An intermission came next, allowing those in attendance to visit the lobby and grab some snacks, take a bathroom break, or pick up some merch and meet the opening bands. After about fifteen minutes - around 9:15pm, Atlanta rock foursome Third Day emerged with "Tunnel," the opening track from their most recent studio release, Wherever You Are. This was the first Third Day show since probably 1999, when they were touring Time, that I wasn't seeing in a large arena or at a summer festival in front of tens of thousands. With about two thousand fans in attendance this night, the stage setup felt a lot more simplified and intimate. Just weeks prior to this show, longtime Third Day guitarist Brad Avery exited to pursue other endeavors, so this was also the first time I was seeing the band without Avery since the first time I'd laid eyes and ears on a live show of theirs in the summer of '96. It was a bit surreal not seeing Avery up there with the guys, with fellow guitarist Mark Lee picking up Brad's parts and signature solos. This also gave bassist Tai Anderson a chance to step forward from usually hanging more in the background and take his place up front with vocalist Mac Powell and Lee. Joining the four guys on keys was producer/artist Scotty Wilbanks who was stationed in the back next to drummer David Carr. Without any video production or extreme lighting rigs, (and what seemed like a smaller stage than usual), there definitely was a more intimate feel at this show.
This feeling was only increased by the band's debuting of four brand new selections from their upcoming, July 29th new studio album release, entitled Revelation. "I Got A Feeling" and "Rockstar" from their album Wire were next, before Powell introduced the first of the new cuts, "I'll Always Be True," a song he described as being dedicated to the men and women fighting in Iraq. Powell introduced the acoustic ballad "I've Always Loved You" as one of his all-time favorite Third Day songs, before the band performed their updated rendition of the classic, "Thief." At this point, they debuted another new one, "Call My Name," which fit in well with the rest of the song choices. A wonderful sort of worship interlude followed, featuring "King Of Glory" and "Your Love Oh Lord" (which concluded with a portion of the hymn, "Nothing But The Blood"), before two more highlights from Wire - "Come On Back To Me" and "I Believe." The worship in a Third Day show is some of my all-time favorite live worship moments and this night would prove to be no exception. A special performance of the upcoming title track from Revelation served as another set highlight. The song, lyrically about asking God for direction and guidance, not only brought forward an honesty that most Christians can relate to at any stage in their walk, but it also was right in line with Sanctus Real's messages in songs like "I'm Not Alright." The worshipful mood returned to close the set, starting with the popular "God Of Wonders," which featured Revive vocalist Dave Hanbury in support of Powell. Finally, a retouched rendition of "My Hope Is You," from their Conspiracy No. 5 record, made for a grand finish, with the band leaving the stage - only briefly for an inevitable encore. Upon returning, they performed the last new track, "The Other Side," which was probably the most rocking of the new offerings, and Mac made it a point to introduce the guys of Third Day before the song's end. As a special treat, Sanctus Real's vocalist Matt and guitarist Pete Provost came back out, along with a couple guys from Revive and DecembeRadio vocalist Josh Reedy, to join the band for a cover of The Traveling Wilburys' "Handle With Care." It was fun to watch the vocalists team for four-part harmonies a few times, making for a unique way to pull together the acts at the end. But before Third Day was through, they closed with their signature cover of Rich Mullins' "Creed" and then took a bow.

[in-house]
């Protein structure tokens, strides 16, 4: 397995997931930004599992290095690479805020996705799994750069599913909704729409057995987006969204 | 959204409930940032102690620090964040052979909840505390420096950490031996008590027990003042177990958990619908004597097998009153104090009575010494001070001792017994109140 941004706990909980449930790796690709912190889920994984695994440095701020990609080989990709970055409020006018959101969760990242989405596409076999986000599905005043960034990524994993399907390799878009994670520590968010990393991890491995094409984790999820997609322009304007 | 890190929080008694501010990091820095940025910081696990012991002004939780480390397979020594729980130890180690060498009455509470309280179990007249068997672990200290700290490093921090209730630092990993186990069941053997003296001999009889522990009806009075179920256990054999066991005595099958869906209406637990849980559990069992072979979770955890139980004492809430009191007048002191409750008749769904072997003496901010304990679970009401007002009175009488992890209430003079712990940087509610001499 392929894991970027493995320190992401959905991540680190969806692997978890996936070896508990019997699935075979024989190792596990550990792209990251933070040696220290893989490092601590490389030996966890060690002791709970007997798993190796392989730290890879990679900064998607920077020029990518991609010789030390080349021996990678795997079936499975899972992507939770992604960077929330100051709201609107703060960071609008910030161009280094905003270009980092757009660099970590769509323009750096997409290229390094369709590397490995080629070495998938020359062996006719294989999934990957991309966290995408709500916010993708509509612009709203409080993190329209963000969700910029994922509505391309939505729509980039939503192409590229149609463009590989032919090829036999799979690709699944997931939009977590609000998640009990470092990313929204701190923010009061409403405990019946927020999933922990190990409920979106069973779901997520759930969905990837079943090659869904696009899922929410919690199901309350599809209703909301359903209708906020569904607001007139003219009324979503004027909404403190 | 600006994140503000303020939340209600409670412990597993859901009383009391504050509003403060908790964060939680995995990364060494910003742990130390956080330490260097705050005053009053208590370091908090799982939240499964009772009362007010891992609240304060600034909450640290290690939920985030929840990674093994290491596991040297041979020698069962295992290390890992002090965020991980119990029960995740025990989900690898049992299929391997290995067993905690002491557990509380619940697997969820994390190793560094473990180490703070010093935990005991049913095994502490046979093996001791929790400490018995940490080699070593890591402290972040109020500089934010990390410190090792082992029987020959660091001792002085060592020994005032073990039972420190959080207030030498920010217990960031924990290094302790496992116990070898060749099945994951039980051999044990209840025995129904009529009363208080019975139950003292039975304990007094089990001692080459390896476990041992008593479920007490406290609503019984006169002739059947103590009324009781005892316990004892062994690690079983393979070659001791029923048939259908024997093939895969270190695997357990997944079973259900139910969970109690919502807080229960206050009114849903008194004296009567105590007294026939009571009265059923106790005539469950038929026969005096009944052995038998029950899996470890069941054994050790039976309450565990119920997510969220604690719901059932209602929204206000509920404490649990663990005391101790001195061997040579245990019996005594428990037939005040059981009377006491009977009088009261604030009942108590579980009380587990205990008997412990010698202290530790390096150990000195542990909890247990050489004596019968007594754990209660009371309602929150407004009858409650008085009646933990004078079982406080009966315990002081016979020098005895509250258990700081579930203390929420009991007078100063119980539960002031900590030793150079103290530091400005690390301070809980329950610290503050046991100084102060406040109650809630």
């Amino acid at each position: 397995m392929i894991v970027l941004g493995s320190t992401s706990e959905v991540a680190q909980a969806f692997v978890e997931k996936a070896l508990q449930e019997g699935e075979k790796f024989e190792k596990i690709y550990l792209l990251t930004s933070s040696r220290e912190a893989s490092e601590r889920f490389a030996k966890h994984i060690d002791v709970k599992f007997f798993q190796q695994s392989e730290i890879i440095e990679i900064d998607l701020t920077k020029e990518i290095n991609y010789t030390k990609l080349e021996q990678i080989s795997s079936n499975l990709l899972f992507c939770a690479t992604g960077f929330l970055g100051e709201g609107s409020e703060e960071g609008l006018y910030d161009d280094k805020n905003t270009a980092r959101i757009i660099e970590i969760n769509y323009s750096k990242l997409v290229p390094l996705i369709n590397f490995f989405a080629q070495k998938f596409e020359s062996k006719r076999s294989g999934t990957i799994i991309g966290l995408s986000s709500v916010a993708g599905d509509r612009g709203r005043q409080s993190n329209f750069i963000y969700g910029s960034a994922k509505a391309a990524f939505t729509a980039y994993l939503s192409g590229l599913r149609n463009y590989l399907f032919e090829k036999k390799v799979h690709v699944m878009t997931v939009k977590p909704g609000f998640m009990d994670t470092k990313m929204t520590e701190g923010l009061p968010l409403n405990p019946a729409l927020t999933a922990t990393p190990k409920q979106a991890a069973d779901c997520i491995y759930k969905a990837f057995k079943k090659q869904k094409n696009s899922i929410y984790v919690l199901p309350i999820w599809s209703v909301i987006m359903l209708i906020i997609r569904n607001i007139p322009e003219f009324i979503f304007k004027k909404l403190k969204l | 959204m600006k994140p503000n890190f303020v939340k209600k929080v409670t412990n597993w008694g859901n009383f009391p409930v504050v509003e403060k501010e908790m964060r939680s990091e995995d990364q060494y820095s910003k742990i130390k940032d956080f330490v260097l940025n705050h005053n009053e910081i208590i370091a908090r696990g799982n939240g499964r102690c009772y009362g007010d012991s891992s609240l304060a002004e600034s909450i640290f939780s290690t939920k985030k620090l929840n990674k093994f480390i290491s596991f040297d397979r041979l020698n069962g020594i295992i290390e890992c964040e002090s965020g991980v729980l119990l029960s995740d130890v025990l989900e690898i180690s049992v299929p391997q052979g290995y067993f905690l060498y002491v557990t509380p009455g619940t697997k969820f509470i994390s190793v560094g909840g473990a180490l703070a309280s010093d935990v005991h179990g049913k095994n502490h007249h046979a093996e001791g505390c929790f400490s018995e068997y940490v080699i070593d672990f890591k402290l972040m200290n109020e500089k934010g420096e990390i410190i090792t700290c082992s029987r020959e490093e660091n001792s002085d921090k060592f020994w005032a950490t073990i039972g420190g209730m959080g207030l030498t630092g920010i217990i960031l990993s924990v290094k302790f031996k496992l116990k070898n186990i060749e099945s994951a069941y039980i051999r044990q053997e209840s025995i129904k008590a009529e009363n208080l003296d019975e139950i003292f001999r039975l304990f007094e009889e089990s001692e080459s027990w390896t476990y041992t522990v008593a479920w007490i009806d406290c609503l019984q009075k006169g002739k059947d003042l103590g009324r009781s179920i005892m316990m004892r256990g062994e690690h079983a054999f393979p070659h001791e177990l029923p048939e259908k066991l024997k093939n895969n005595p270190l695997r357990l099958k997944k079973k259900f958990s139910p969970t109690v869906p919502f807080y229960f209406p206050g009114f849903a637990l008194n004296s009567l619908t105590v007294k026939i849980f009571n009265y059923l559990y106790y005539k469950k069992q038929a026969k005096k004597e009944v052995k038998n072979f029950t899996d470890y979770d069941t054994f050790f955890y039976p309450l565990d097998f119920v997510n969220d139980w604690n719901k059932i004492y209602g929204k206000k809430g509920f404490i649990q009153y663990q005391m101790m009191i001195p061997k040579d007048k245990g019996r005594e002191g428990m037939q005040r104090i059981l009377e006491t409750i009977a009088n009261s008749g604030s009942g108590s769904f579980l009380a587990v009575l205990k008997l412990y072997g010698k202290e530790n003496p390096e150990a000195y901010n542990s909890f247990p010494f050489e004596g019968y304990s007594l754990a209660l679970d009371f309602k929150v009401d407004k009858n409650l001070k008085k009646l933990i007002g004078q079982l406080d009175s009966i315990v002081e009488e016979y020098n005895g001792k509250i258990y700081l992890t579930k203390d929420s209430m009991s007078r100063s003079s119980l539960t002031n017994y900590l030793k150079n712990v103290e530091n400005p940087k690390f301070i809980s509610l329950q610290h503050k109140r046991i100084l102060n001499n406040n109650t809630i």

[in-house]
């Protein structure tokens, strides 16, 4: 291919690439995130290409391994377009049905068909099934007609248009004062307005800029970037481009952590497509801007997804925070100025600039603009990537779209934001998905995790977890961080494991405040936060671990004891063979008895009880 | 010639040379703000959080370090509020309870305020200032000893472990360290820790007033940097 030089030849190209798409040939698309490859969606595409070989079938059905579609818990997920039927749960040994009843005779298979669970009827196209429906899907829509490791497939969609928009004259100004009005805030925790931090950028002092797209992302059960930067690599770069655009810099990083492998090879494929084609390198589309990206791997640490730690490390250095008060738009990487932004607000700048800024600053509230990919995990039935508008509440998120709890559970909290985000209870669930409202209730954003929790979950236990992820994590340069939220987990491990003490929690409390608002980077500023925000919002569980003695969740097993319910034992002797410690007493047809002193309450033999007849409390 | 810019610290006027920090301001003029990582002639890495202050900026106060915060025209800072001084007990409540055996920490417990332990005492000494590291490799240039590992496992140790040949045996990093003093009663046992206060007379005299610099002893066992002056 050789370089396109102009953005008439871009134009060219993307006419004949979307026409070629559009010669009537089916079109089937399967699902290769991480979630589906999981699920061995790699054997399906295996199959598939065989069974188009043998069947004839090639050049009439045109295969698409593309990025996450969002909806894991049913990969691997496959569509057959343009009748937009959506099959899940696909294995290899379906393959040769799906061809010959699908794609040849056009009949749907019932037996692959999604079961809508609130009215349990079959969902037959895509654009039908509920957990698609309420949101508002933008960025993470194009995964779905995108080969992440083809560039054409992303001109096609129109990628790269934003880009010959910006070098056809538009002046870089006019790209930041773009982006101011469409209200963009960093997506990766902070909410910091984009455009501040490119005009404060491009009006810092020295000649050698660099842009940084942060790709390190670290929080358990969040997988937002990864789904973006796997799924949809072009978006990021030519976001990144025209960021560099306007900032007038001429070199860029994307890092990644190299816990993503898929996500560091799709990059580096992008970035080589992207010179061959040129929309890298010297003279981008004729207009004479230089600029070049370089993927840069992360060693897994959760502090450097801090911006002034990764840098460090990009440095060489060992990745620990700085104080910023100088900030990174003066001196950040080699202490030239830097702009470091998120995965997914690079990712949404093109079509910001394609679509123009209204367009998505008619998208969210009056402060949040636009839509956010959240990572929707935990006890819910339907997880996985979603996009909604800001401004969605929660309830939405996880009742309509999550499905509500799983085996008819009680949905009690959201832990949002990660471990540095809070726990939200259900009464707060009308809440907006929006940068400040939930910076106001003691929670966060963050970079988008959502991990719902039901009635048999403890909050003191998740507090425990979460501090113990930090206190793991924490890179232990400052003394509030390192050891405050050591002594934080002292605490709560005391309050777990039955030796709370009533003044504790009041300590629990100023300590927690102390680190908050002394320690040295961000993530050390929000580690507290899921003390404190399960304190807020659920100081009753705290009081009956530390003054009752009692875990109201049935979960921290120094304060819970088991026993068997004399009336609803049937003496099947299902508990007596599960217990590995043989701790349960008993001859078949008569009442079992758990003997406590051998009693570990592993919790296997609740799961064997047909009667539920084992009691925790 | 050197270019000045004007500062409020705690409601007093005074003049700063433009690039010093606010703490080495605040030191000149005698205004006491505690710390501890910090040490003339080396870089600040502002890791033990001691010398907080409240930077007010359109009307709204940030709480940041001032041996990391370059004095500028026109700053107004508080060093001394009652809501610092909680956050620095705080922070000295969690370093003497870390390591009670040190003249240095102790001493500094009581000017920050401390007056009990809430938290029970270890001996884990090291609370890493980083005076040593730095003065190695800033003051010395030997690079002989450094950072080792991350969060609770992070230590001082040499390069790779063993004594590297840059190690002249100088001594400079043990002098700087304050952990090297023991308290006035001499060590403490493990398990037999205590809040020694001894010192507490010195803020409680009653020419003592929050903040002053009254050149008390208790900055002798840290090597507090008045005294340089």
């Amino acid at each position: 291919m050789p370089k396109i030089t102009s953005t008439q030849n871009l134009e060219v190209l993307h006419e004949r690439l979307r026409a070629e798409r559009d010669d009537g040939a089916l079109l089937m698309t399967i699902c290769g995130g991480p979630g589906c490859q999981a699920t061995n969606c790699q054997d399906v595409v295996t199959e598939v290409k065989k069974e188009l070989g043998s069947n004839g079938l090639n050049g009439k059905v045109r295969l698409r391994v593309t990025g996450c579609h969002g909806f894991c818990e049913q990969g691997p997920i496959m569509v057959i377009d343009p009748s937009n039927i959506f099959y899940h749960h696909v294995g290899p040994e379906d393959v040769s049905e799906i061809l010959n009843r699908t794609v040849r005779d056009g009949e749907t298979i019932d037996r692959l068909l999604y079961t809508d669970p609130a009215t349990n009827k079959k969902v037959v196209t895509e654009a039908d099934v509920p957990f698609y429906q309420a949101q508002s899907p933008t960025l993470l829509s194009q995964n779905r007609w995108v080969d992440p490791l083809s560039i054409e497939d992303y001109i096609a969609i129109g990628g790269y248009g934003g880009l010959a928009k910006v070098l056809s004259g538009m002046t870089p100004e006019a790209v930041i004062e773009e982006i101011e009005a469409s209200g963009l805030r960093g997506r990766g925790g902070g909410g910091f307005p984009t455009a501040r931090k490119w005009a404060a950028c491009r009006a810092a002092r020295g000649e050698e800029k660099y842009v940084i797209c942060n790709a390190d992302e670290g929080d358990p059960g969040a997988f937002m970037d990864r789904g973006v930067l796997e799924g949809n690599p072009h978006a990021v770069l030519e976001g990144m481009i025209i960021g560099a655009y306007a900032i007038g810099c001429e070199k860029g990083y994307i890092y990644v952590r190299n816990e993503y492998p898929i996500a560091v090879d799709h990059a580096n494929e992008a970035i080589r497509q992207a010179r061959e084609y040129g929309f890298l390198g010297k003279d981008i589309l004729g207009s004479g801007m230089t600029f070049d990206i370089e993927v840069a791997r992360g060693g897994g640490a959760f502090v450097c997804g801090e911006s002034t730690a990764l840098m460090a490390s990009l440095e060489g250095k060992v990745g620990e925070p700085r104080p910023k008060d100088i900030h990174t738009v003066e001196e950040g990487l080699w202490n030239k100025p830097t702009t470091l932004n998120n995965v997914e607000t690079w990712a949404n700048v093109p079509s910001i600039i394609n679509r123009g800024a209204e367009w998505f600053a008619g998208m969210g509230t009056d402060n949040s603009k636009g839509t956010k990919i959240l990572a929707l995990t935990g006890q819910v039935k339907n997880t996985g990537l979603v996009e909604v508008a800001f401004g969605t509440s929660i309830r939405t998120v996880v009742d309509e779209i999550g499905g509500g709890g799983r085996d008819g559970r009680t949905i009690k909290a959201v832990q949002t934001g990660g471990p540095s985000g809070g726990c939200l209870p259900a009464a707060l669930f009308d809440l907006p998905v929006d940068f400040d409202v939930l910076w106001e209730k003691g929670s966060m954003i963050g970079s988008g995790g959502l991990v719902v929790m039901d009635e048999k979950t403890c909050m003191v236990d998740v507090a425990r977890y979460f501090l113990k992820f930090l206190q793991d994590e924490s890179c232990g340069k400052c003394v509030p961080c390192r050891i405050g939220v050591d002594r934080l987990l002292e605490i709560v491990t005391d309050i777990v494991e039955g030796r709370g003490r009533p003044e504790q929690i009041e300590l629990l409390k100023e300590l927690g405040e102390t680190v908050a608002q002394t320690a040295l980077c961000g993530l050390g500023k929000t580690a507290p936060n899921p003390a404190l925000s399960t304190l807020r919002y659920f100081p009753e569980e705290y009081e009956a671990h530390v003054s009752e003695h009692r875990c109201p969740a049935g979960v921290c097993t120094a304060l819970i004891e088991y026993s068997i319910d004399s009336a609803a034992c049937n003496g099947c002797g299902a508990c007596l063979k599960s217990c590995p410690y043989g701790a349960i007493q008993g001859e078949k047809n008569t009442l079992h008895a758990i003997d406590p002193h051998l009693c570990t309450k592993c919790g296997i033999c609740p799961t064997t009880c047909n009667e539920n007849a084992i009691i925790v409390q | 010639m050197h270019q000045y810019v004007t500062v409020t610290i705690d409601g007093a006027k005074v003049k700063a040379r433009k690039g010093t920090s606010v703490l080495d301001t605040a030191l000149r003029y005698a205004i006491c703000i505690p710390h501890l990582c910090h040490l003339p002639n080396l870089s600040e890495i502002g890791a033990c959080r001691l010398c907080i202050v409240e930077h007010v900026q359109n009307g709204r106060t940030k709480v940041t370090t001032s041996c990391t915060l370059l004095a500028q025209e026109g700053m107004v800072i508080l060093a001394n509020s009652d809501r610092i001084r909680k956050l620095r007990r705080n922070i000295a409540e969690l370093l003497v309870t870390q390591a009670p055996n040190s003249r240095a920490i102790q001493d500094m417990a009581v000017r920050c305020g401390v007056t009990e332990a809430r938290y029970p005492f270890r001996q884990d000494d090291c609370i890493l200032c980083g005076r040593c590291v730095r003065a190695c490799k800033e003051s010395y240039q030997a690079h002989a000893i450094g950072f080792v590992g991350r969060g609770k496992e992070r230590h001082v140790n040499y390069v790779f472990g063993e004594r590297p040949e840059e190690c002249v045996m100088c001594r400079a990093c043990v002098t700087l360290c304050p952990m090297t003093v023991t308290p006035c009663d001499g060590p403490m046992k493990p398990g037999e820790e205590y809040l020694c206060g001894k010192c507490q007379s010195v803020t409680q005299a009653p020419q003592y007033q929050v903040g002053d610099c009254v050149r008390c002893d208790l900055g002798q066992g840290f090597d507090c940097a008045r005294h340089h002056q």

This tour, which will probably be just about finished by the time you read this, unfortunately, is definitely one of the more laid back Third Day tours I've seen in awhile. It was great to hear several new cuts along with old favorites, although it was especially surprising to note the complete omission of fan favorites like "Consuming Fire," "Sky Falls Down," or the newer radio hit, "Cry Out To Jesus." Still, what was presented felt more like a classic Third Day performance, and will most likely be remembered as one of my favorite tour experiences in a while. But with Third Day promising a tour package later this year that includes Switchfoot, Jars of Clay, and Robert Randolph, as we get closer to the release of Revelation, you can expect another tour from these guys that'll be for the books.-- John DiBiase, 4/4/08